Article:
And now to the letter, which is 'crossed' making it very hard to read initially, but practice makes perfect! The letter begins normally, that is the first page follows on to the left part inside the letter, then continues onto the right hand side — then the outside two 'ears' or 'wings' of the letter. As he has more to say he turns the letter over and 90 degrees to the right, and continues writing across the front page, continuing across the inside two pages. In order to read it, you must concentrate on the line you are reading, and ignore the words written underneath. It was very messy, but it saved having to pay double postage.
In the first paragraph, the writer gives an insight into the workings of the post office at the time, showing that he was aware of the times of the mails.
No. 6 Gt George's St. Liverpool
14th Jany, 1831
My Dear Jeremiah
I hasten to write a few lines which I hope to get by some means into the Bag before the Irish mail is closed, to say that this moment I have recd your letter by a mere accident with its Enclosures from which I feel much obligd. When I again called at the office yesterday I found no letter, I made up my mind to write to Messrs Wright, London on whom I knew the order would be due, to beg of them to stop it if presented. However I got my letter back out of the P. Office, as no post leaves here for London on Fridays and it consequently could not leave Liverpool sooner than this evening. "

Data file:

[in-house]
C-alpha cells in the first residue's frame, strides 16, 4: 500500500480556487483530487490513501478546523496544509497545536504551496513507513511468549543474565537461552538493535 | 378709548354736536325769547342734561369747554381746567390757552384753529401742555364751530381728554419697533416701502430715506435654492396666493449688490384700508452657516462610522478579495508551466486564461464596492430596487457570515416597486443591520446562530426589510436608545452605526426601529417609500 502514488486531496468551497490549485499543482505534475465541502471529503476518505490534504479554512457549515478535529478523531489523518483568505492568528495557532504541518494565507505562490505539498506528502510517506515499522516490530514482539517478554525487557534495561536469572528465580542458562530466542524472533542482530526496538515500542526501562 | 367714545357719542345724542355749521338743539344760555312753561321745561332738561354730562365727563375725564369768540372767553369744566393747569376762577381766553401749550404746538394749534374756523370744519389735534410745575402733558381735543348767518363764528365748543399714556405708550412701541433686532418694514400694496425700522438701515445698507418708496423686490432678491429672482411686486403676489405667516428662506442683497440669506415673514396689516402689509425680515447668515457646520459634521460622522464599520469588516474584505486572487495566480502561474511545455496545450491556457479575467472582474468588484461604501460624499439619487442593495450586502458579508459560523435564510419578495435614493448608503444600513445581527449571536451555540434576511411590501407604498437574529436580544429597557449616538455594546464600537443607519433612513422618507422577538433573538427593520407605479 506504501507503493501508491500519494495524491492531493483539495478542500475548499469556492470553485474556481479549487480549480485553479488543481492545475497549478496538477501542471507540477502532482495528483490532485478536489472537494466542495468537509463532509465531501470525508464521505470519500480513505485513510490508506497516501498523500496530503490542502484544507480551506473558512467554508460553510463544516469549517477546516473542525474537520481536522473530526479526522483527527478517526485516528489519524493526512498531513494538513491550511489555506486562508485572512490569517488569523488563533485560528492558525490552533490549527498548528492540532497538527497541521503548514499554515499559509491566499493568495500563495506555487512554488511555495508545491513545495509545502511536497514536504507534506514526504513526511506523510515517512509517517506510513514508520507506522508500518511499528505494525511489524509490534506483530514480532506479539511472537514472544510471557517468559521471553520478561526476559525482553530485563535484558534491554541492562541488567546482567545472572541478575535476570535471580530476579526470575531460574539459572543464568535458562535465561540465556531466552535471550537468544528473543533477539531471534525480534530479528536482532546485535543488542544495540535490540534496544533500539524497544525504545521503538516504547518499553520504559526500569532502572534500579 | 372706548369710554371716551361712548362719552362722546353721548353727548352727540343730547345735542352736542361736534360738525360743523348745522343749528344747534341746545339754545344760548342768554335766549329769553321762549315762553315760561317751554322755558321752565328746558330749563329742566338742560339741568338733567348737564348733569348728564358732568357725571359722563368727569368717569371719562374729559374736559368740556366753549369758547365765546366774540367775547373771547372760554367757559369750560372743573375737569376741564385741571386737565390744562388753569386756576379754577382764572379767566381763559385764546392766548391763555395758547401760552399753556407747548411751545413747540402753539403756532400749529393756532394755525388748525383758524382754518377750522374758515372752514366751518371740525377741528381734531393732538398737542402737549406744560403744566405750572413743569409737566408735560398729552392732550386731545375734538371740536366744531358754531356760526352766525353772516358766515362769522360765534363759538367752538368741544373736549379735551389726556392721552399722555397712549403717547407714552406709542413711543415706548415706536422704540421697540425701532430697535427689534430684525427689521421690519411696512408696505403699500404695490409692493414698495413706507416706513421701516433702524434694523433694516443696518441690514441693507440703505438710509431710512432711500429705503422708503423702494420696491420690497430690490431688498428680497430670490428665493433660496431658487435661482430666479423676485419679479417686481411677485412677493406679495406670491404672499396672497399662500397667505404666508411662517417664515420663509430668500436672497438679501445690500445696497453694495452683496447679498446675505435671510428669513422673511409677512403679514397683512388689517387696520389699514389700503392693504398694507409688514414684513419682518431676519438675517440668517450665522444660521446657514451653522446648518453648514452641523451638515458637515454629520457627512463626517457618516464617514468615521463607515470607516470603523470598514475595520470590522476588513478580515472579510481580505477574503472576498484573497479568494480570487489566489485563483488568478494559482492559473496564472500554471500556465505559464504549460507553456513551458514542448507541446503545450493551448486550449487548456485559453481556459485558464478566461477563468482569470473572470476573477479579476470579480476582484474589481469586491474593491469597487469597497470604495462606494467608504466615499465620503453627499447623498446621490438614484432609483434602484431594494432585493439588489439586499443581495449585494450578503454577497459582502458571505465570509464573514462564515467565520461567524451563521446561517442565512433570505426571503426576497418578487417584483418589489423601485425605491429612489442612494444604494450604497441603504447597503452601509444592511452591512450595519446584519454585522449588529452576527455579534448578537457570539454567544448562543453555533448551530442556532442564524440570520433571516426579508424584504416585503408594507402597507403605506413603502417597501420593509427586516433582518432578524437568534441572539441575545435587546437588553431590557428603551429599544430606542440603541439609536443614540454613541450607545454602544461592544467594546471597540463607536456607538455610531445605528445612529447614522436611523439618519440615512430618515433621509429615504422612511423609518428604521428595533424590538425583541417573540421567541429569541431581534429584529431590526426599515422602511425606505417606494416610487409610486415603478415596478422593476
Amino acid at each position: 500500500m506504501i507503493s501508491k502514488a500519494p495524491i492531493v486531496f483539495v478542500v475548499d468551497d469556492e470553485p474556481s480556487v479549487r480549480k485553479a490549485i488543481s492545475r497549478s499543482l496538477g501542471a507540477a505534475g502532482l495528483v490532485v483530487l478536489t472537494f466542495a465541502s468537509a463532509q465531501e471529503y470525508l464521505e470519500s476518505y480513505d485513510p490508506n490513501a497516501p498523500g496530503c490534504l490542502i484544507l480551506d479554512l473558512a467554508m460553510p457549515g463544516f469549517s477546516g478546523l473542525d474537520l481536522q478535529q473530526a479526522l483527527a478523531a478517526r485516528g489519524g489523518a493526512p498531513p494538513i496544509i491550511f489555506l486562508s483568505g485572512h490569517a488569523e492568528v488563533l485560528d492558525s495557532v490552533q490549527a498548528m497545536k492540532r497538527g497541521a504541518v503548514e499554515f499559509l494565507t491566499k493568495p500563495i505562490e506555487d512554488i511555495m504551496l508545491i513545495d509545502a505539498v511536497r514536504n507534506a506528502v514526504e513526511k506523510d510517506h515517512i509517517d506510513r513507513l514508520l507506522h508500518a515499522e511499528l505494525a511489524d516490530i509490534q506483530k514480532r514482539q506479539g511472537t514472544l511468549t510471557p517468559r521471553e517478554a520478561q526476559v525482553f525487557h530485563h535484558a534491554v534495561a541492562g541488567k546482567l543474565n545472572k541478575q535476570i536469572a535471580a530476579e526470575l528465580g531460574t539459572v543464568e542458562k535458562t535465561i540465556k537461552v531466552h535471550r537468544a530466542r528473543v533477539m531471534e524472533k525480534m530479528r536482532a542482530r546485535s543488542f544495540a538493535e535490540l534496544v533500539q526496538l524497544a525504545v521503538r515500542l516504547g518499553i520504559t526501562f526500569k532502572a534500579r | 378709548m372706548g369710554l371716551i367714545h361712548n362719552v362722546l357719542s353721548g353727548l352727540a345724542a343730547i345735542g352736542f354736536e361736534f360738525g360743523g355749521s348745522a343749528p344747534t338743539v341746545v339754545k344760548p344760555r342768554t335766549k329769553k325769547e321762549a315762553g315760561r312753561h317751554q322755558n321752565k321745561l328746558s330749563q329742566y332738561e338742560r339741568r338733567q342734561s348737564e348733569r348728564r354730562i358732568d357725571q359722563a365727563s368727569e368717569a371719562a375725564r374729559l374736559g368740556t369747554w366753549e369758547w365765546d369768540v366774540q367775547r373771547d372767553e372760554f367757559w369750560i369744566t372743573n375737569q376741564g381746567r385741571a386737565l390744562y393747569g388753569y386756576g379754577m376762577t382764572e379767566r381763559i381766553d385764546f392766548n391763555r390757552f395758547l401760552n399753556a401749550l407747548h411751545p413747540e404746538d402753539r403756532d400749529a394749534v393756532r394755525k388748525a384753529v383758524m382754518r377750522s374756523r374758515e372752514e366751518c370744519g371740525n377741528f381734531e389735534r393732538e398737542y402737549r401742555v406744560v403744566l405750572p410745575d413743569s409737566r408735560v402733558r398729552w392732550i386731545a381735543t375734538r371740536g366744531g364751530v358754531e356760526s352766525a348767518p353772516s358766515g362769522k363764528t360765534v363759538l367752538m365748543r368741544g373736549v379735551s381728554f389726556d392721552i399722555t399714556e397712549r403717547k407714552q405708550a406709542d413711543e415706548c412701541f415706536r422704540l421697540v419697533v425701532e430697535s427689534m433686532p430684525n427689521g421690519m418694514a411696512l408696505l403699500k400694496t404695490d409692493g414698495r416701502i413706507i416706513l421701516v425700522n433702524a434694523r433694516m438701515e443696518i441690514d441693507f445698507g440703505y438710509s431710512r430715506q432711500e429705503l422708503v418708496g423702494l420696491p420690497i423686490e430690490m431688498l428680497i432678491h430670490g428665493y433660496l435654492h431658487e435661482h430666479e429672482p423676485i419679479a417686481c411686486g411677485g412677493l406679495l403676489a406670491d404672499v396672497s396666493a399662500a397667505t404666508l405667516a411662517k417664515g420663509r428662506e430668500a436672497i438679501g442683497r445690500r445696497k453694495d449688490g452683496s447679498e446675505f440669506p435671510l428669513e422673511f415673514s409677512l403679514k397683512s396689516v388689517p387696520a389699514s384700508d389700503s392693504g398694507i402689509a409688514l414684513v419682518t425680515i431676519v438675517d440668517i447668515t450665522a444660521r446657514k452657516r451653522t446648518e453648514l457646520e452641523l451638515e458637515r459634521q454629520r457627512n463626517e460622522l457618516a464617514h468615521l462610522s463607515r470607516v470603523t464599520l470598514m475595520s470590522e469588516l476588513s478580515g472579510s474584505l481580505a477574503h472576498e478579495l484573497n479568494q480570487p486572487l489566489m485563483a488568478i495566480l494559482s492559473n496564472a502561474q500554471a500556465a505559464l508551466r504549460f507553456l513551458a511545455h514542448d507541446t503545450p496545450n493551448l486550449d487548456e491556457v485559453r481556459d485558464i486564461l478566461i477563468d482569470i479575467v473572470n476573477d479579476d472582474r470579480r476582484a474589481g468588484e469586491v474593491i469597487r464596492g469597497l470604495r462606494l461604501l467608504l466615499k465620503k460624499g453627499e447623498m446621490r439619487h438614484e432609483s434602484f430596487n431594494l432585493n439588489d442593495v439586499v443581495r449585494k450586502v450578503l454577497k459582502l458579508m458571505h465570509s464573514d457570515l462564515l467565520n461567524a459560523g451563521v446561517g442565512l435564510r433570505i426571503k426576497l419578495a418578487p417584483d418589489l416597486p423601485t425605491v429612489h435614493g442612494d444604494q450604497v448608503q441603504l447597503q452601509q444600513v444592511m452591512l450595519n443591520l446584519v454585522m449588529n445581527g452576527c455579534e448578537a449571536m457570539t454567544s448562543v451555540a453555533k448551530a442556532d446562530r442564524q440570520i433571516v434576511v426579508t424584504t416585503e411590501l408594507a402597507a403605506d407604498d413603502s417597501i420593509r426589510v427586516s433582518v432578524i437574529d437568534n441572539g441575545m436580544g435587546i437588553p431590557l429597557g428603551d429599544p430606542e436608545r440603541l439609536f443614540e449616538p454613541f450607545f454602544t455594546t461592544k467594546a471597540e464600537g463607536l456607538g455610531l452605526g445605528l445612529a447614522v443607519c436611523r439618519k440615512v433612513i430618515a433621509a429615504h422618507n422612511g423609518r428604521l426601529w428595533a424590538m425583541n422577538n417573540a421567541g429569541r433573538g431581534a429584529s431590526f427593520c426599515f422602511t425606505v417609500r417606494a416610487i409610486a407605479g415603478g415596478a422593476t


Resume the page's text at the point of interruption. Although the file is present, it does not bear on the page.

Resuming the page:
Note : the 14th January was a Friday and I like the idea of his going to the Post Office to get his letter back before it left in the night mails to London. The next paragraph is another comment on the postal service, but again he has come out the winner!
"I fear you have been uneasy and put to trouble since I wrote to your Father in which letter I requested he write to you to write to me. The excuses made by the P. Office was that this address which was written in a big and male hand was so defaced by the daub of a postman when it was recd in Dublin that they did not know for whom it was, but when they showed it me I knew it and proved my propriety to it — when they gave it me with many apologies then."
The next part of the letter refers directly to the turmoil in Ireland over Catholic emancipation and his strong belief and faith in the Lord.
"I was truly sorry to hear about the violent state of things in our poor Country owing to a few wicked individuals.